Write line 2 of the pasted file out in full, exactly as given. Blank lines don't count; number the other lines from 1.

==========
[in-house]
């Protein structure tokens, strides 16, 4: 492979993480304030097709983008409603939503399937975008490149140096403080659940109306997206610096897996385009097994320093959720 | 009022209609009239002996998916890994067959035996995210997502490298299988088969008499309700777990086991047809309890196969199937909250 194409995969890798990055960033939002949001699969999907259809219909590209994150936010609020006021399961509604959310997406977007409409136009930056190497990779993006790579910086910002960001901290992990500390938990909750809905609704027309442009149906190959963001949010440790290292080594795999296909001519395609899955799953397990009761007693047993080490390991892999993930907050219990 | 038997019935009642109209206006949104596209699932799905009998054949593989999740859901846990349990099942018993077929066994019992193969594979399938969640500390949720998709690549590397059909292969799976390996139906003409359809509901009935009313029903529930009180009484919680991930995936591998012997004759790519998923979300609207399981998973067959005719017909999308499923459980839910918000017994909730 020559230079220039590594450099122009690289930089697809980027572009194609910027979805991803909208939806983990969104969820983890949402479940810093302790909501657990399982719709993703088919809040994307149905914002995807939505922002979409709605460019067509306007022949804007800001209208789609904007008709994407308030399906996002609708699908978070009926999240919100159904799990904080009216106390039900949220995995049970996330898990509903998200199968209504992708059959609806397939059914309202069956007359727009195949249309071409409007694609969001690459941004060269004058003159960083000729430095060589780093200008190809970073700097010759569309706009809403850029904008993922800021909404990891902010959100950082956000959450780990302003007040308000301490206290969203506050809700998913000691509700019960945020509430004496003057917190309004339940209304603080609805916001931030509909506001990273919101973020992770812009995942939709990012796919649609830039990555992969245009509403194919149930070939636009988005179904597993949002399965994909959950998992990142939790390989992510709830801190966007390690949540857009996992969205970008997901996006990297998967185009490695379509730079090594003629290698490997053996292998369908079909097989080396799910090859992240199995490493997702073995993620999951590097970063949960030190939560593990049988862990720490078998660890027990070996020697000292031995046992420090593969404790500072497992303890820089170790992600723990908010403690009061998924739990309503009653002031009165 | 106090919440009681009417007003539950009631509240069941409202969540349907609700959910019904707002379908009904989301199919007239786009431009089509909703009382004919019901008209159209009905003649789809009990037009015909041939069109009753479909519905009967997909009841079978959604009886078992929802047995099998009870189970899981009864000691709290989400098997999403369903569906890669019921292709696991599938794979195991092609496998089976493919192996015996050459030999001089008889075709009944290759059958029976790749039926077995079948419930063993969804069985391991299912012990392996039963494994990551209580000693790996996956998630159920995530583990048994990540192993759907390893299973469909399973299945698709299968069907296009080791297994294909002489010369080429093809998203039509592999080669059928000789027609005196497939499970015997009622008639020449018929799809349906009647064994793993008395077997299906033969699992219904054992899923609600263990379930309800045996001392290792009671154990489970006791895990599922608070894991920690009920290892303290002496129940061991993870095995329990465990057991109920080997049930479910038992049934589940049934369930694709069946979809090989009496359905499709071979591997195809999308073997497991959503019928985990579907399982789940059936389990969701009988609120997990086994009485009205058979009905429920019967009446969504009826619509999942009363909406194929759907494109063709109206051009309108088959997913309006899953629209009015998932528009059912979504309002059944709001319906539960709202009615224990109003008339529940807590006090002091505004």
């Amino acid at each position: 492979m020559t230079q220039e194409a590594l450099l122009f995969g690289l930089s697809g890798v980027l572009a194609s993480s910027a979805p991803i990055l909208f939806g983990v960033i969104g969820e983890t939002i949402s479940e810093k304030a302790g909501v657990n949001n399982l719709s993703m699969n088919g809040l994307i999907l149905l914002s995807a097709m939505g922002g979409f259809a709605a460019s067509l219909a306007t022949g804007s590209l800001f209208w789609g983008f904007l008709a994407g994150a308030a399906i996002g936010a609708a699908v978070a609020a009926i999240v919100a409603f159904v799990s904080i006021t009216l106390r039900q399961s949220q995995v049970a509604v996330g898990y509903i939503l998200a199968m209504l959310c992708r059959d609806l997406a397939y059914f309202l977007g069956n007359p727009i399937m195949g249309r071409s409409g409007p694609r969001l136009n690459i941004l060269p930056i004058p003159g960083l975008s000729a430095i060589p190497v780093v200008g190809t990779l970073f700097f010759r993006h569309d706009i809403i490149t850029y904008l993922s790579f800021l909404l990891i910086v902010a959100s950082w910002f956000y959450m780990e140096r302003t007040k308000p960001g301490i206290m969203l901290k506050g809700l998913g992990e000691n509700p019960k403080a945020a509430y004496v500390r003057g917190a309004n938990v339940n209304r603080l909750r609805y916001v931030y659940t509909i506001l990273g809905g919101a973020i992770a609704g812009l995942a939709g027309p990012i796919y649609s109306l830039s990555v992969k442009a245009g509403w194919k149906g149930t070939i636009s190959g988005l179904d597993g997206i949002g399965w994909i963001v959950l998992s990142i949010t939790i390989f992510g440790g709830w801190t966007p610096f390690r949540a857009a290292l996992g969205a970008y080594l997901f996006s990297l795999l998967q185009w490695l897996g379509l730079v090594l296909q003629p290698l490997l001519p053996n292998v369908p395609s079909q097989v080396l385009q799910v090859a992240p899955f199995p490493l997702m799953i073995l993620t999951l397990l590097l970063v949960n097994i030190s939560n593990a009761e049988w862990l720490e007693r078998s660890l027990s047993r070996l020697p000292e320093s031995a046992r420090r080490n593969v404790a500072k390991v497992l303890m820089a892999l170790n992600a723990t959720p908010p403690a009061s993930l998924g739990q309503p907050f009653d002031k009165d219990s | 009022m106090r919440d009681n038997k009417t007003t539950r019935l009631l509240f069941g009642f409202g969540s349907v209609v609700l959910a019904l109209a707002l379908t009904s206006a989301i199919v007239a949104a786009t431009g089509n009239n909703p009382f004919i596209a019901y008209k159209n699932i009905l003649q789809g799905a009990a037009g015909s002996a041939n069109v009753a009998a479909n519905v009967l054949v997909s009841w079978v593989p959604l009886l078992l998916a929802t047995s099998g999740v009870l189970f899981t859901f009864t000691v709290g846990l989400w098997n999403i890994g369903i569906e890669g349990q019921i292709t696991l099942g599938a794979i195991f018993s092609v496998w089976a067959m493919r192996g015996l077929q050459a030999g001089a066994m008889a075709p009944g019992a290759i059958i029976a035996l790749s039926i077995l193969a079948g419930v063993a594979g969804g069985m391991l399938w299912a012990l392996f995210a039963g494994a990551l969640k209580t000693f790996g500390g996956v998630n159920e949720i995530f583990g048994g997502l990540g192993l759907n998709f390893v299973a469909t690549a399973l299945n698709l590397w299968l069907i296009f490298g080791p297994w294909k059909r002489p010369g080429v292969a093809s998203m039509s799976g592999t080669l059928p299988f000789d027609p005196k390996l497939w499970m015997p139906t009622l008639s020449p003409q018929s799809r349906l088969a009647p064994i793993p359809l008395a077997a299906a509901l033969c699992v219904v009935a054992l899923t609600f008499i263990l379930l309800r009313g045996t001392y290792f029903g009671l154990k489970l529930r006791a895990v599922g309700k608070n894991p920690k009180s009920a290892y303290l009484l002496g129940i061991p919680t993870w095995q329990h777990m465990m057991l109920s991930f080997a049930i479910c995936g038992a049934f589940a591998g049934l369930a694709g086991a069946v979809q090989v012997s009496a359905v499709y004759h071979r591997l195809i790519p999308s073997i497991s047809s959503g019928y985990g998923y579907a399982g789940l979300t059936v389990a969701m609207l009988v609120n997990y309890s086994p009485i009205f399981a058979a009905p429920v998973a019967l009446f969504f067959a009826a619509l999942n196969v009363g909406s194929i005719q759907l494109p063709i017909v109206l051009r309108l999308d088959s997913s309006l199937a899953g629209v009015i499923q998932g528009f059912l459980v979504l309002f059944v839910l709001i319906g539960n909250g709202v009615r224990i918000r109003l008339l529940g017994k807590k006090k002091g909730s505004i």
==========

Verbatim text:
């Protein structure tokens, strides 16, 4: 492979993480304030097709983008409603939503399937975008490149140096403080659940109306997206610096897996385009097994320093959720 | 009022209609009239002996998916890994067959035996995210997502490298299988088969008499309700777990086991047809309890196969199937909250 194409995969890798990055960033939002949001699969999907259809219909590209994150936010609020006021399961509604959310997406977007409409136009930056190497990779993006790579910086910002960001901290992990500390938990909750809905609704027309442009149906190959963001949010440790290292080594795999296909001519395609899955799953397990009761007693047993080490390991892999993930907050219990 | 038997019935009642109209206006949104596209699932799905009998054949593989999740859901846990349990099942018993077929066994019992193969594979399938969640500390949720998709690549590397059909292969799976390996139906003409359809509901009935009313029903529930009180009484919680991930995936591998012997004759790519998923979300609207399981998973067959005719017909999308499923459980839910918000017994909730 020559230079220039590594450099122009690289930089697809980027572009194609910027979805991803909208939806983990969104969820983890949402479940810093302790909501657990399982719709993703088919809040994307149905914002995807939505922002979409709605460019067509306007022949804007800001209208789609904007008709994407308030399906996002609708699908978070009926999240919100159904799990904080009216106390039900949220995995049970996330898990509903998200199968209504992708059959609806397939059914309202069956007359727009195949249309071409409007694609969001690459941004060269004058003159960083000729430095060589780093200008190809970073700097010759569309706009809403850029904008993922800021909404990891902010959100950082956000959450780990302003007040308000301490206290969203506050809700998913000691509700019960945020509430004496003057917190309004339940209304603080609805916001931030509909506001990273919101973020992770812009995942939709990012796919649609830039990555992969245009509403194919149930070939636009988005179904597993949002399965994909959950998992990142939790390989992510709830801190966007390690949540857009996992969205970008997901996006990297998967185009490695379509730079090594003629290698490997053996292998369908079909097989080396799910090859992240199995490493997702073995993620999951590097970063949960030190939560593990049988862990720490078998660890027990070996020697000292031995046992420090593969404790500072497992303890820089170790992600723990908010403690009061998924739990309503009653002031009165 | 106090919440009681009417007003539950009631509240069941409202969540349907609700959910019904707002379908009904989301199919007239786009431009089509909703009382004919019901008209159209009905003649789809009990037009015909041939069109009753479909519905009967997909009841079978959604009886078992929802047995099998009870189970899981009864000691709290989400098997999403369903569906890669019921292709696991599938794979195991092609496998089976493919192996015996050459030999001089008889075709009944290759059958029976790749039926077995079948419930063993969804069985391991299912012990392996039963494994990551209580000693790996996956998630159920995530583990048994990540192993759907390893299973469909399973299945698709299968069907296009080791297994294909002489010369080429093809998203039509592999080669059928000789027609005196497939499970015997009622008639020449018929799809349906009647064994793993008395077997299906033969699992219904054992899923609600263990379930309800045996001392290792009671154990489970006791895990599922608070894991920690009920290892303290002496129940061991993870095995329990465990057991109920080997049930479910038992049934589940049934369930694709069946979809090989009496359905499709071979591997195809999308073997497991959503019928985990579907399982789940059936389990969701009988609120997990086994009485009205058979009905429920019967009446969504009826619509999942009363909406194929759907494109063709109206051009309108088959997913309006899953629209009015998932528009059912979504309002059944709001319906539960709202009615224990109003008339529940807590006090002091505004």